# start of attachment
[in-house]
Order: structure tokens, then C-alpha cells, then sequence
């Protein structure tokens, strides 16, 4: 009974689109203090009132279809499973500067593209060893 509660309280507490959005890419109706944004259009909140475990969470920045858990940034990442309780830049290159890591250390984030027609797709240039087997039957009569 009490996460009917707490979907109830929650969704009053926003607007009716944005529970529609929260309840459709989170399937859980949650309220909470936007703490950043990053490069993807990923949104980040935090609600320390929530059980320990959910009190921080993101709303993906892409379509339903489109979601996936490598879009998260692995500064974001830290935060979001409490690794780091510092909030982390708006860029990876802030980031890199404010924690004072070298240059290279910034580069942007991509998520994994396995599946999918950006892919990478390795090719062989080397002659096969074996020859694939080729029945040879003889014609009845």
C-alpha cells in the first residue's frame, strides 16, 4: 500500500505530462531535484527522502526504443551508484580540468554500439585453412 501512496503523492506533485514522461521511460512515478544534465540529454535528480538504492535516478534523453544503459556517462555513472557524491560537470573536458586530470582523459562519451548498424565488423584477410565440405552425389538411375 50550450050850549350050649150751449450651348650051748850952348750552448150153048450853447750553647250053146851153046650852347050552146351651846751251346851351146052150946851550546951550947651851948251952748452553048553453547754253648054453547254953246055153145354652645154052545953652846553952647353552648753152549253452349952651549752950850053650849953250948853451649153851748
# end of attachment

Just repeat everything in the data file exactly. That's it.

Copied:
[in-house]
Order: structure tokens, then C-alpha cells, then sequence
């Protein structure tokens, strides 16, 4: 009974689109203090009132279809499973500067593209060893 509660309280507490959005890419109706944004259009909140475990969470920045858990940034990442309780830049290159890591250390984030027609797709240039087997039957009569 009490996460009917707490979907109830929650969704009053926003607007009716944005529970529609929260309840459709989170399937859980949650309220909470936007703490950043990053490069993807990923949104980040935090609600320390929530059980320990959910009190921080993101709303993906892409379509339903489109979601996936490598879009998260692995500064974001830290935060979001409490690794780091510092909030982390708006860029990876802030980031890199404010924690004072070298240059290279910034580069942007991509998520994994396995599946999918950006892919990478390795090719062989080397002659096969074996020859694939080729029945040879003889014609009845």
C-alpha cells in the first residue's frame, strides 16, 4: 500500500505530462531535484527522502526504443551508484580540468554500439585453412 501512496503523492506533485514522461521511460512515478544534465540529454535528480538504492535516478534523453544503459556517462555513472557524491560537470573536458586530470582523459562519451548498424565488423584477410565440405552425389538411375 50550450050850549350050649150751449450651348650051748850952348750552448150153048450853447750553647250053146851153046650852347050552146351651846751251346851351146052150946851550546951550947651851948251952748452553048553453547754253648054453547254953246055153145354652645154052545953652846553952647353552648753152549253452349952651549752950850053650849953250948853451649153851748